I used to be a good kid.
I sought the approval of my parents, my relatives, my teachers. I really wanted to live up to the high standards that they set for me (endlessly telling me about how much “potential” I had) and I went to some truly ludicrous lengths to do so.
I remember, though, a turning point. It was my own After-School-Special:
Along with the 6th-grade gifted & talented group I was at the Zeigfield Theater in New York City. I was representing my school as a competitor in the “Earth College Bowl”, a quiz-show type competition. It was Rocky-esque in drama, with an envious fellow student bullying me in the bathroom beforehand, me first falling behind and then coming within a hairsbreadth of disqualification due to my over-eager button-slapping hand. But I came back from behind and won the competition. It meant an expensive microscope for my school, a photo shoot with former Mayor Abe Beame, my name and photo in the NY Times, and getting literally carried out of the theater on the shoulders of my fellow students, cheering for me. Yes, even the bully. It was the high point of my elementary school life.
Ebullient, proud, I got back to the school and as news spread teachers and other students congratulated me, slapping me on the back. I couldn’t wait to get home and tell my Mom. Walking in the door, I found her reading a book in her recliner. “Mom!” I said. “It was amazing! I WON the College Bowl! I got a microscope for the school, they took my picture, I won, I’m gonna be in the paper, I can’t believe it I WON!!”
She looked up from her book. “You need to take out the garbage,” she said. And went back to her book.
For decades I looked at this as the watershed moment when it hit home: nothing I ever do will be good enough. It wasn’t quite like turning on or off a switch, but it certainly fed into my internal switch from trying to please other people and setting my own standards and my own goals. To this day it is one of my key principles: If your happiness is dependent on the reactions of others, you are asking for trouble.
Hearing this tale, you might think that the “Game You Can’t Win” is trying to please other people – your parents, your boss, your lover, whoever. I certainly thought that for a long time.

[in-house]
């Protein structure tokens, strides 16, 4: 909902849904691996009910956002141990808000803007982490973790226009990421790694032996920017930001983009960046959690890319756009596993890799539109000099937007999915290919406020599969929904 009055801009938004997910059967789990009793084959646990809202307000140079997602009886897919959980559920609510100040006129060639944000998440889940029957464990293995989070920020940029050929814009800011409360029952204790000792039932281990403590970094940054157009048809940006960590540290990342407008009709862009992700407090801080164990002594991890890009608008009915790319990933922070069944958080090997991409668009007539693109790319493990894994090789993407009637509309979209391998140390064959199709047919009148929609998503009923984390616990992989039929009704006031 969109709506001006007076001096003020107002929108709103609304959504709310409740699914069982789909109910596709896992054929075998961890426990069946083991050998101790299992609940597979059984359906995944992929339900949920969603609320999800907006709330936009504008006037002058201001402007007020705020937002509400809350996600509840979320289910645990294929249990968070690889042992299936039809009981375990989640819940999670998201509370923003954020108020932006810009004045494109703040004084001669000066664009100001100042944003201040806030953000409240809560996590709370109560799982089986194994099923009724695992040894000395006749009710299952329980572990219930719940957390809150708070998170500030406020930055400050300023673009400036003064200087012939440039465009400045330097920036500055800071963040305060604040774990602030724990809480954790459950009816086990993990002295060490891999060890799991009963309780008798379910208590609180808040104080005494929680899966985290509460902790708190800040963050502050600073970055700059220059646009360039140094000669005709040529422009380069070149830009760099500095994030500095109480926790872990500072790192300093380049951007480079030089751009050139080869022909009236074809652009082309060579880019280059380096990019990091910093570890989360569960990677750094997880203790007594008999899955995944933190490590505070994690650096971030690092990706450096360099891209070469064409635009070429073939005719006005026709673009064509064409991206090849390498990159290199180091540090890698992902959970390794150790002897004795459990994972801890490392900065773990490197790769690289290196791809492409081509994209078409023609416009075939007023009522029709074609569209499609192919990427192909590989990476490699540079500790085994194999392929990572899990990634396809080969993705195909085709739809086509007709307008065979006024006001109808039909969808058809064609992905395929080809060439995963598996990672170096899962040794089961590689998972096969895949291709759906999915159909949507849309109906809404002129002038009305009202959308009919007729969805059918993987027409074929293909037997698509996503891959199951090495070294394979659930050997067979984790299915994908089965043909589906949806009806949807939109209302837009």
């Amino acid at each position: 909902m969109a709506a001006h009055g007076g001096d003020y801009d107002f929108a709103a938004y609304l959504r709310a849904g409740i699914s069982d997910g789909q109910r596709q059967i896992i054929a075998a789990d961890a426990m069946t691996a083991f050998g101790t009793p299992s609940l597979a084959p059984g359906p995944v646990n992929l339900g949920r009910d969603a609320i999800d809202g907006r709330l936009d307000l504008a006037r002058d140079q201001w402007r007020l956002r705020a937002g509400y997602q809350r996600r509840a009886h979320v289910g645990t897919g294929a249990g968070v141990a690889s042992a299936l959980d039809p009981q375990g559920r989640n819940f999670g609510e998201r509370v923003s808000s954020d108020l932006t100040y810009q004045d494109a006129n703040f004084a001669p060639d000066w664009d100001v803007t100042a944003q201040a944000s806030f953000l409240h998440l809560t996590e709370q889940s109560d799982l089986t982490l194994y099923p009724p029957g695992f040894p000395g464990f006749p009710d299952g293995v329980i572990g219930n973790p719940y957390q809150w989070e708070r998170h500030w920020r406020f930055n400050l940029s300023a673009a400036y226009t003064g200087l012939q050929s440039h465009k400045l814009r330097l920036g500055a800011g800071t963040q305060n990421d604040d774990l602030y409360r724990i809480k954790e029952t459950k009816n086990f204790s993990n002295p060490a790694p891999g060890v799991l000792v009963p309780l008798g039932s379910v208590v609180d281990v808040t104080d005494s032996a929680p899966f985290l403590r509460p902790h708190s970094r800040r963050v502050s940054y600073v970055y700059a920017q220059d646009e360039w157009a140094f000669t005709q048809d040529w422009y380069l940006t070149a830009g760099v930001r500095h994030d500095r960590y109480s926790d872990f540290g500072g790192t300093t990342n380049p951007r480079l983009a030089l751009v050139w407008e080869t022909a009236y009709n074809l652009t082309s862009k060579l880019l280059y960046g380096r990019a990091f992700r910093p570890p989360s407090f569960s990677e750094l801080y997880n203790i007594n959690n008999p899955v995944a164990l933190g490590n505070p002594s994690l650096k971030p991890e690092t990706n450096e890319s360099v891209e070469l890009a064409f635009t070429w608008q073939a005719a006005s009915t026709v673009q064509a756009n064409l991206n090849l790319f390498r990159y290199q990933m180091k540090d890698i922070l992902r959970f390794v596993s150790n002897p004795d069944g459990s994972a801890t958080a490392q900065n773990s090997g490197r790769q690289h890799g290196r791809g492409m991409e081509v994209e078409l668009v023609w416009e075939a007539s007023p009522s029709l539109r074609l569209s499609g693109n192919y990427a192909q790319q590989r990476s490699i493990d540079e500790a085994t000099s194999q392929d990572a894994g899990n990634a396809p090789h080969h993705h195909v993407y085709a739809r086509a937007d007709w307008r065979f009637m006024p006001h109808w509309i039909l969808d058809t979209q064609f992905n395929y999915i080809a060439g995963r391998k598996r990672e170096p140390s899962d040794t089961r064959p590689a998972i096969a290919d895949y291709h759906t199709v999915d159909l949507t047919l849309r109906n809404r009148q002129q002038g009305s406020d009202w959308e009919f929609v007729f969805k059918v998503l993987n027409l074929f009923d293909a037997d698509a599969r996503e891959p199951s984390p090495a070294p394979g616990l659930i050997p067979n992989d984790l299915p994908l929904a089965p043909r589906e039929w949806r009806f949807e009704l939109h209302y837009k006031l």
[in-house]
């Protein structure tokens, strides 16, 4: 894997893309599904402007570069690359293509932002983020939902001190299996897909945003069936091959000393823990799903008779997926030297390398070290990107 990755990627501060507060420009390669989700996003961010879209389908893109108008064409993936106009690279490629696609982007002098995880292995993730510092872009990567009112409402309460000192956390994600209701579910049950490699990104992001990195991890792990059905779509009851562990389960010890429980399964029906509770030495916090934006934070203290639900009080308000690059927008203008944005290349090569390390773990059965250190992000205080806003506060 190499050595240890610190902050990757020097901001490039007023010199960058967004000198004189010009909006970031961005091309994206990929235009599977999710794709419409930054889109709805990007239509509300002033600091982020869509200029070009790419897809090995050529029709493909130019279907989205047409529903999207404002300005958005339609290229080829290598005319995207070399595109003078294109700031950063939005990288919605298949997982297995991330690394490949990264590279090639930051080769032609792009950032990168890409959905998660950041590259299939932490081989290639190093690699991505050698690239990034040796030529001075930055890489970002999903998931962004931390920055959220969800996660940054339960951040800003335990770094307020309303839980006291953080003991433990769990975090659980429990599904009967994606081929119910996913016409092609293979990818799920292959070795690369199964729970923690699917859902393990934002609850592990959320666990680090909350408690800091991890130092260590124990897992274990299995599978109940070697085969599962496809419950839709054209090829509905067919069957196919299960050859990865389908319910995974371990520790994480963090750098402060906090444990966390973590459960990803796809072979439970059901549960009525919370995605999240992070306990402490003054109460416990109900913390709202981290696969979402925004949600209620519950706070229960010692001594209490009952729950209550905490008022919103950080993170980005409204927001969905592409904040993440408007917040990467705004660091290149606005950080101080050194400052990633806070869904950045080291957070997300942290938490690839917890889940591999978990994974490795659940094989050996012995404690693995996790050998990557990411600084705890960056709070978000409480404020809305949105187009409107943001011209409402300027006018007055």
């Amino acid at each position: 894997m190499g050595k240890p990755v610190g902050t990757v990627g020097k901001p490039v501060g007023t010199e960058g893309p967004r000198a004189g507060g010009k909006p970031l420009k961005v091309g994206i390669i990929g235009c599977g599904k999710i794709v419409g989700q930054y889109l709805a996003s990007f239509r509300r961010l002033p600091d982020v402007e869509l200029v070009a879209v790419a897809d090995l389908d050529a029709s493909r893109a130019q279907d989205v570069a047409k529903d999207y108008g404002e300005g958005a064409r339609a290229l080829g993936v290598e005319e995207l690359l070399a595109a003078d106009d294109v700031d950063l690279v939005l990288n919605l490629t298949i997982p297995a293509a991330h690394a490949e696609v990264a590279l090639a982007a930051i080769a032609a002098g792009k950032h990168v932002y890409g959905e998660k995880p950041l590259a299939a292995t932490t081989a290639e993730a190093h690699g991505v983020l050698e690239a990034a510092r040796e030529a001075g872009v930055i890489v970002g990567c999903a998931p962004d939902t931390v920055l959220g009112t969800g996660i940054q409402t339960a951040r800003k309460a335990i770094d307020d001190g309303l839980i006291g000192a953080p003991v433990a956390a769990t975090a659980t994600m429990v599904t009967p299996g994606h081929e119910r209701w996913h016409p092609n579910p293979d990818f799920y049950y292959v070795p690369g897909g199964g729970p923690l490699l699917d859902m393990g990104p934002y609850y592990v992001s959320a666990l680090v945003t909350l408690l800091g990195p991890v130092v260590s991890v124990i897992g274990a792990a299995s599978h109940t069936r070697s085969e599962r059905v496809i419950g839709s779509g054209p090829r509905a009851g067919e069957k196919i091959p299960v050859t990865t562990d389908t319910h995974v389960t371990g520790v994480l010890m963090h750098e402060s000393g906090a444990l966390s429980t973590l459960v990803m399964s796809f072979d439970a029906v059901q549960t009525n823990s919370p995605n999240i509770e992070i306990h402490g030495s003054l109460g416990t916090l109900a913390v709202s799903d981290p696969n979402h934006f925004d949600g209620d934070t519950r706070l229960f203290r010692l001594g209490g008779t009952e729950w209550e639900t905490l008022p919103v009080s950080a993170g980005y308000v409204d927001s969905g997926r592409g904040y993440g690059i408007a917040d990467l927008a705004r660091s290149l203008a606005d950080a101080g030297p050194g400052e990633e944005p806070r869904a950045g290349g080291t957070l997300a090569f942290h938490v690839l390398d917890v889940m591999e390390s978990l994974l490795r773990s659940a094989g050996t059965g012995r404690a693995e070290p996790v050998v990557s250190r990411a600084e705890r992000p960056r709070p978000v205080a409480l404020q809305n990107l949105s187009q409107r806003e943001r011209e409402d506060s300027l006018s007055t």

I was wrong.
“…but thinking makes it so.”
Society is where we prove to parents qua audience that we are not what we thought they thought we were. Since the emphasis in this relationship is not on what our parents thought of us but on what we thought they thought, they become an audience that easily survives their physical absence or death. Moreover, for the same reason they become an audience whose definitive approval we can never win.
-“Finite and Infinite Games” by James Carse via Scribd (emphasis added)
In a recent podcast, James Altucher interviewed an author who had earned a degree from Harvard Law, taken a prestigious position at a Chicago law firm, and discovered that he was absolutely miserable practicing law. He gave it all up to write a book about treasure hunters. The interesting part to me was the way he described worrying about what his parents would say. He thought they would be upset that he’d spent three years earning the best law degree available and then thrown it all away.
He said that actually his parents were upset for a different reason: why had he taken so long to get out of that situation that was making him miserable? His idea of what they expected of him – and all the related stress and worry – was completely different from what they actually wanted for him.
Yes, that 12-year old me could have used a little more celebration in that moment. It’s true that Mom missed that opportunity. But looking back now, having been a parent myself, I know just how hard it can be to even see those opportunities, much less act on them. Mom also struggled with chronic pain throughout her parenting life. She had two other kids to worry about, and a husband in a pretty stressful job in a stressful city. In short, this “watershed moment” that I thought represented She just doesn’t care! was just as likely to be Mom’s Really Bad Day.
And yet I continued to tell myself the story: I’ll never be good enough. Except instead of holding myself to what I imagined my parents’ standards to be, I created entirely different ones: This blog isn’t popular enough. I didn’t make that podcast sound good. Why haven’t I written more books? I only wrote 300 words in the last hour! I’m fat! And ugly! And I drink too much coffee AND MY GLASSES MAKE MY FACE LOOK FUNNY!
I write that to be ludicrous, but it’s entirely true. Last month I successfully helped run a 300-person event in Maryland. It was the biggest thing I’ve ever been part of, and while I had a lot of help from amazing people, the original idea? Mine. All mine.
So as I work on a different event that’s taking place in Austin, you’d expect that I’d have some assurance that I can do this. Evidence – the data, the beautiful data – says that yes, this will be successful.
The internal dialogue, though, is all about Imposter Syndrome: This is way bigger than you can handle. People are going to know that you’ve been faking it all along. It’s your own incarnation of the Peter Principle: this event will be the manifestation of your incompetence.
That’s the game we’ll never win. Not trying to live up to other’s expectations – but rather, not realizing that we are trying to live up to what we think those expectations are. Our brains can come up with some pretty unrealistic ideas about reality; it’s kind of important to remember that.
It won’t stop it. But it can make it, for a while, just a little bit better.